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IFJ condemns Internet censorship in Jordan

Amman's next: Demonstrators march through the streets from Salahuddin Mosque to protest the appointment of new Prime Minister, Marouf Bakhit on February 4, 2011 in Amman, Jordan. The protest was called by the Islamic Action Front, and was attended by several hundred after Friday prayers. Marouf Bakhit was appointed by King Abdullah, and has promised that there will be political reforms including a dialogue with opposition parties.

The International Federation of Journalists (IFJ) on Wednesday accused the Jordanian government of stifling calls for democratic change after the country's intelligence service disabled a news website and removed a letter to the King demanding political reforms.

IFJ backed protests by journalists' leaders and others who joined a protest after the country's biggest news website was hacked into and a report over the letter was taken down. Leaders of the IFJ affiliate, the Jordanian Press Association(JPA), joined the demonstration which was held outside the union offices in central Amman.

"This is a sinister development that shows how vulnerable free speech on the internet has become to spooks and censors from inside government," said Aidan White IFJ General Secretary. "We support the rights of journalists across all sectors of the media to publish freely. This incident is shocking evidence of political interference in the democratic process."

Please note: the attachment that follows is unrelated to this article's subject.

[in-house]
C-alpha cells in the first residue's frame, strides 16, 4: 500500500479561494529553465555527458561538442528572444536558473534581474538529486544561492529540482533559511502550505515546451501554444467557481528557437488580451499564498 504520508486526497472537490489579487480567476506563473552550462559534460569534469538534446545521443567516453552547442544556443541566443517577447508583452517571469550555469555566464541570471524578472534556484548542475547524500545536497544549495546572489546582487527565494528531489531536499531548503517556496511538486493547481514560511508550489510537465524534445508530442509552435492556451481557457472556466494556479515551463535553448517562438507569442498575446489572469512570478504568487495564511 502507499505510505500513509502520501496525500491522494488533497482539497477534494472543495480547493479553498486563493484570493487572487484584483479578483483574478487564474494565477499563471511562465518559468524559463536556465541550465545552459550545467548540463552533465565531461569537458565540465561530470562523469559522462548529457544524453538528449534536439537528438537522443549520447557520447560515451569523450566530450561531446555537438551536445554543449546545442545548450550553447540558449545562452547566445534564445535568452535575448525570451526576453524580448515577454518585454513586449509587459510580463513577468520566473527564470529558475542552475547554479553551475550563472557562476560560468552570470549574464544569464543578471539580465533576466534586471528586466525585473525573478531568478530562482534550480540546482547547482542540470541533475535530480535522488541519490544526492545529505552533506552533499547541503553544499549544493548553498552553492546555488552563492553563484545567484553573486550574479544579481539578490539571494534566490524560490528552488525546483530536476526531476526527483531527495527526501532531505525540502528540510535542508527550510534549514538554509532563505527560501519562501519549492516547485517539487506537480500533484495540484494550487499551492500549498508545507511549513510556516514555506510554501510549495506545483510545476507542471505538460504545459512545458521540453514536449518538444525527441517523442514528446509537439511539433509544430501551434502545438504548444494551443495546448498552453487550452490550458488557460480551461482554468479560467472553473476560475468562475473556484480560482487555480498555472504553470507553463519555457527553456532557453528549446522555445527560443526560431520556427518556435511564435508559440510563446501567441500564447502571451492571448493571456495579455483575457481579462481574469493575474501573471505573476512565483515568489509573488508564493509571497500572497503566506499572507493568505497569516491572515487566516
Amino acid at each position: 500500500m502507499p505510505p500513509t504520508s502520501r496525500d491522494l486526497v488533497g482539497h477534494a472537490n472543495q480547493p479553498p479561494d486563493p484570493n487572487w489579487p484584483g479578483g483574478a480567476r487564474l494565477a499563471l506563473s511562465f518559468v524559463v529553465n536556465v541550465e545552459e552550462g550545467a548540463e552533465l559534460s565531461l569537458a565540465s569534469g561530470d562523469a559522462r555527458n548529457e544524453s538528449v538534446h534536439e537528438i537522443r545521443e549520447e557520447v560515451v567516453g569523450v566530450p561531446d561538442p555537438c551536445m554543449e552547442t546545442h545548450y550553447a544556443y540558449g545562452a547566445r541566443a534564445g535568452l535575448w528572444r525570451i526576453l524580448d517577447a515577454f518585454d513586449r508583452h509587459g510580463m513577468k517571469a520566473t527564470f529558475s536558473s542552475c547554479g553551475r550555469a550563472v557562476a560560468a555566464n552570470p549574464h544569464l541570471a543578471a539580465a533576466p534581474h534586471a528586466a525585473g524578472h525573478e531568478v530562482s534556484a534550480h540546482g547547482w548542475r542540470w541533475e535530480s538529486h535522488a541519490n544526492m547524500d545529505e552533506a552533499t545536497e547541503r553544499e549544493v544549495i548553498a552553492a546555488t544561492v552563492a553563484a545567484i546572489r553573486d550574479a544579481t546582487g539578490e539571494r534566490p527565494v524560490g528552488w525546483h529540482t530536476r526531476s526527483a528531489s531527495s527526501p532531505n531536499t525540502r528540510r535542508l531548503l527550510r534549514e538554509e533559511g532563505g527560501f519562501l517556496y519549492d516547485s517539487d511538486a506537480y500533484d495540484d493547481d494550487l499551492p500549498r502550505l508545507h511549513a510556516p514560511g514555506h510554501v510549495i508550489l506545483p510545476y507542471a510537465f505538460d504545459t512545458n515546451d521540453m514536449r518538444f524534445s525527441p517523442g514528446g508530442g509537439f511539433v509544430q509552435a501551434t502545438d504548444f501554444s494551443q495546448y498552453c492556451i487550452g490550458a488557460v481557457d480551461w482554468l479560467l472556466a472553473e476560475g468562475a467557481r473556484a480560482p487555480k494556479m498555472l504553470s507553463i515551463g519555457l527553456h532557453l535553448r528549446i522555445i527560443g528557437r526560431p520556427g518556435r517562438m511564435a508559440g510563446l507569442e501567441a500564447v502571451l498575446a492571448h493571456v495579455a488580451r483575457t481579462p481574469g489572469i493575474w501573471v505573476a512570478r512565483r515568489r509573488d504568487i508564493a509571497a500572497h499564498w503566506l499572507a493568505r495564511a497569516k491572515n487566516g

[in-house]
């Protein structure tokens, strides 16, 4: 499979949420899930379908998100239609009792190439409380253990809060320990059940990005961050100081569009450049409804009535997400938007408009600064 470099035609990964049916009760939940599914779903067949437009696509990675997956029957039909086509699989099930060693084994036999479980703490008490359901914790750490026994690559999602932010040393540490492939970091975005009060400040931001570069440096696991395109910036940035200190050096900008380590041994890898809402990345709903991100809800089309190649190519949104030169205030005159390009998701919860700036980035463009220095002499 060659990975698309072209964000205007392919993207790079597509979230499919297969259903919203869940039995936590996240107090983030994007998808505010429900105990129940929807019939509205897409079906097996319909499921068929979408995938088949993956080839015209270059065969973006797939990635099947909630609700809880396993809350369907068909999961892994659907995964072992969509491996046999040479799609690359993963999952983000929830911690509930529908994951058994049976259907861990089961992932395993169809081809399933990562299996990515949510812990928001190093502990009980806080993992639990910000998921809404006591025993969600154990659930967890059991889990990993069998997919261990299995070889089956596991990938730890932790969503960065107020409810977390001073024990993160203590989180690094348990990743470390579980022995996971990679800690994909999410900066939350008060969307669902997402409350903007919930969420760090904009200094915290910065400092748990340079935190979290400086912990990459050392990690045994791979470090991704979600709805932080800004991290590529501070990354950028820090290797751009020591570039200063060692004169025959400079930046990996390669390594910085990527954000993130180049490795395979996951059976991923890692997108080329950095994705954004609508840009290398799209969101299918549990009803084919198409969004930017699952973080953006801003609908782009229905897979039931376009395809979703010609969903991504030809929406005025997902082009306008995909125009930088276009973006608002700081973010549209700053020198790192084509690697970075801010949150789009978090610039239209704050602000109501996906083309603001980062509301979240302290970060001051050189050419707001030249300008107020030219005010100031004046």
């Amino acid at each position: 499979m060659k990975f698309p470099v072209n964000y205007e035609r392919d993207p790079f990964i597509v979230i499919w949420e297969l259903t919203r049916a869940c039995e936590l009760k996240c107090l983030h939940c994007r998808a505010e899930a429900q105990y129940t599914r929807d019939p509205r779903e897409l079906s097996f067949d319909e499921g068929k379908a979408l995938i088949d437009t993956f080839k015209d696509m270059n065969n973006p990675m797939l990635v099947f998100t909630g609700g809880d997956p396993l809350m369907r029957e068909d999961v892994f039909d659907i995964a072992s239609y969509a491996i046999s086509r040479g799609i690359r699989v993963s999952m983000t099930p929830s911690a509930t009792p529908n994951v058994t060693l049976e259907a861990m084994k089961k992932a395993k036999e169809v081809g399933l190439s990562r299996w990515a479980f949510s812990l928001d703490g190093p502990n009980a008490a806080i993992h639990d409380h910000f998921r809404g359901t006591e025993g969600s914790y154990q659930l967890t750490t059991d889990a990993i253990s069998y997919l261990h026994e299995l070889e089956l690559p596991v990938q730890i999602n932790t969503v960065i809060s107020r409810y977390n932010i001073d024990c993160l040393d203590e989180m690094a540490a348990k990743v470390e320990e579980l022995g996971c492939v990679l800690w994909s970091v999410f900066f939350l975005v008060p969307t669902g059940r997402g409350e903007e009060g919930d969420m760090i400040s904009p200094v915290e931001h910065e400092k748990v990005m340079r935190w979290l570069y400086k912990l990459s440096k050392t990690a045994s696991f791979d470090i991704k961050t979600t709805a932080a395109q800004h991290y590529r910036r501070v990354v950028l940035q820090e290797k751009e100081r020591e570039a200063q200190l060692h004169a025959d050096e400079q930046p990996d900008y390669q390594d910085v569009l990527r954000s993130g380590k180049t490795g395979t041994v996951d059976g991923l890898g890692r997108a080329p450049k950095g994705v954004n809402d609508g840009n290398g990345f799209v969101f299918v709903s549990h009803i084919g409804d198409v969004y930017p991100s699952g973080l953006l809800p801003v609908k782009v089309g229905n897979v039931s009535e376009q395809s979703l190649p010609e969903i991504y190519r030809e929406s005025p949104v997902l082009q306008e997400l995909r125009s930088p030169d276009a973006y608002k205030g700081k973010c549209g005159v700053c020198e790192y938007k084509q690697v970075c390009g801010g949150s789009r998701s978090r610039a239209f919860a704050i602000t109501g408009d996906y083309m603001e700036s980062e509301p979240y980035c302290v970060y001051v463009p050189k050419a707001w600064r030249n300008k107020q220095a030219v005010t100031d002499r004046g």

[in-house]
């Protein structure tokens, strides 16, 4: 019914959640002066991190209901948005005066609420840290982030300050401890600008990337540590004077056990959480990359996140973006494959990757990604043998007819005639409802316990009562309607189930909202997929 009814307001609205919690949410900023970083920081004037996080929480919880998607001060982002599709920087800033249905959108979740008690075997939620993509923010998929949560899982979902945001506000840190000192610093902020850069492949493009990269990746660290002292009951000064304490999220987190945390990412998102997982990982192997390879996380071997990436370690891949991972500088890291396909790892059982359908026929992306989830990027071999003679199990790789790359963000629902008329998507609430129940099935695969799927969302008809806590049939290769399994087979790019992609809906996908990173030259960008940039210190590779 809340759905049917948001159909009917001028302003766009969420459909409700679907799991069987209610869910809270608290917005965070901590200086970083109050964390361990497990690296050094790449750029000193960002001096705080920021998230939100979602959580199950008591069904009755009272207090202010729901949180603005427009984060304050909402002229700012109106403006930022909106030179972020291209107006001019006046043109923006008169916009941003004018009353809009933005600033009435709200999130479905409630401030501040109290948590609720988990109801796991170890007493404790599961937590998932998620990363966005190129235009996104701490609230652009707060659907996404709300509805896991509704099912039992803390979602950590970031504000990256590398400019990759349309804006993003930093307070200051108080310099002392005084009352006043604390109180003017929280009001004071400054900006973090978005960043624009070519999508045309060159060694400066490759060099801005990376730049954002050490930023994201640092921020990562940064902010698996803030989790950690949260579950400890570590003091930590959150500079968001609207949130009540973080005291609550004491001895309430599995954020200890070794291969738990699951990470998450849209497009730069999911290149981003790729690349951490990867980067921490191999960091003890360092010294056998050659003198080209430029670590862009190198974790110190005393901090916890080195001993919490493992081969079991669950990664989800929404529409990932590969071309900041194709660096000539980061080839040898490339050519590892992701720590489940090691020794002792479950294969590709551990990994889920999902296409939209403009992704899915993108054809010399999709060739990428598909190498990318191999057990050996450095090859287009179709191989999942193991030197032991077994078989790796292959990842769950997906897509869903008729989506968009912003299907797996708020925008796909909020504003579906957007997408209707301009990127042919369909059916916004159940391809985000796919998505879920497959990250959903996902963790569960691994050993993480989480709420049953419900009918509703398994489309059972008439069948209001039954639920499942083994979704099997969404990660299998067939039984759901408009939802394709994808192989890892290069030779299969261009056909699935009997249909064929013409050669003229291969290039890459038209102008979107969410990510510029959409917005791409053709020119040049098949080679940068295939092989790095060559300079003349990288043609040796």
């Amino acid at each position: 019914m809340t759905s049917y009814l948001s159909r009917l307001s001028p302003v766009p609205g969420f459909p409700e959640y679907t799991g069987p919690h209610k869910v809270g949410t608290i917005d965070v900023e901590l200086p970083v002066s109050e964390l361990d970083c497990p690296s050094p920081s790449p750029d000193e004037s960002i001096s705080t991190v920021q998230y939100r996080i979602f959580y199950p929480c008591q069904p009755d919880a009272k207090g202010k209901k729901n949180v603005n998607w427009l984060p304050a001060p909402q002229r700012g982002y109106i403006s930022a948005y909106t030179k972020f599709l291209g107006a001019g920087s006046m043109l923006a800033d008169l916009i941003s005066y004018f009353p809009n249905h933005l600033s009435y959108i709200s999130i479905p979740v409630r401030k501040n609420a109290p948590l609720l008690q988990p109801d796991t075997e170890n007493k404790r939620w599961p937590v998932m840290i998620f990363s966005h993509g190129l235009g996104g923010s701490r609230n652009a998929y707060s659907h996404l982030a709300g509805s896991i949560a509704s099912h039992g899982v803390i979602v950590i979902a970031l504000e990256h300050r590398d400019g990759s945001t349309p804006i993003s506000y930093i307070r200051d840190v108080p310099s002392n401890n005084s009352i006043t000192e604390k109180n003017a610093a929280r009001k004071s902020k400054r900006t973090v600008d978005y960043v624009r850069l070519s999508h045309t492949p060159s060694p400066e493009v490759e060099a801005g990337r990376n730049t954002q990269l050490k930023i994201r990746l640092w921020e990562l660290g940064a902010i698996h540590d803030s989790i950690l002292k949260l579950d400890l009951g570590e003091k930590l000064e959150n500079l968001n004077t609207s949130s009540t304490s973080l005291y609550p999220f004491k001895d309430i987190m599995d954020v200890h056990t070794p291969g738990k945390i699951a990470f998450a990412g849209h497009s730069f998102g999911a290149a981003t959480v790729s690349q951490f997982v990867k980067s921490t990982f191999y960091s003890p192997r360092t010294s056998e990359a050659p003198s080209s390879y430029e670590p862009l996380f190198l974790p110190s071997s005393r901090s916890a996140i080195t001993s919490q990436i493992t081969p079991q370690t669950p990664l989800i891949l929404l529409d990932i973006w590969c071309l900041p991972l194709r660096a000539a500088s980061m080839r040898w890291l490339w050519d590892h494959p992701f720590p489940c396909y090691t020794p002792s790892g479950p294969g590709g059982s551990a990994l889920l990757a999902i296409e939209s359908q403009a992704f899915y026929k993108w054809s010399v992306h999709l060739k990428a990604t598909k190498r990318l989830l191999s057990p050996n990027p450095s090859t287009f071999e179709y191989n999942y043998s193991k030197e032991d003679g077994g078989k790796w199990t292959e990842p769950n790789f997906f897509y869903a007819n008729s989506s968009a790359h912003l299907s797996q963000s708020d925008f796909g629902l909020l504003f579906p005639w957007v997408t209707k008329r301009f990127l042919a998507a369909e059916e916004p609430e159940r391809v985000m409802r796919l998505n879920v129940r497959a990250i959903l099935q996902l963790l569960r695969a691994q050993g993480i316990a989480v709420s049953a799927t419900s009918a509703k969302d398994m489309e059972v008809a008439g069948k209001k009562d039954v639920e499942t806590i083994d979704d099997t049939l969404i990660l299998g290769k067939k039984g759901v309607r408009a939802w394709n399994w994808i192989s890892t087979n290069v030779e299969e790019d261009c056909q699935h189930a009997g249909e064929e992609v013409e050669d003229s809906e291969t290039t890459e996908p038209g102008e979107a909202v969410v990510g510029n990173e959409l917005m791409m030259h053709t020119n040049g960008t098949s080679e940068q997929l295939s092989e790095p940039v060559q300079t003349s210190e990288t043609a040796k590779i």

IFJ says that it will support the Jordan Press Association and its members who demand that journalists are allowed to work without restraint, particularly when voices calling for political change are being heard across the Arab world and in Jordan itself.

"This is a momentous time when the people have a right to know and a right to participate in debates about the future," said White. "It is not for government and their security people to try to censor legitimate comment."

Date posted: February 12, 2011 Last modified: May 23, 2018 Total views: 220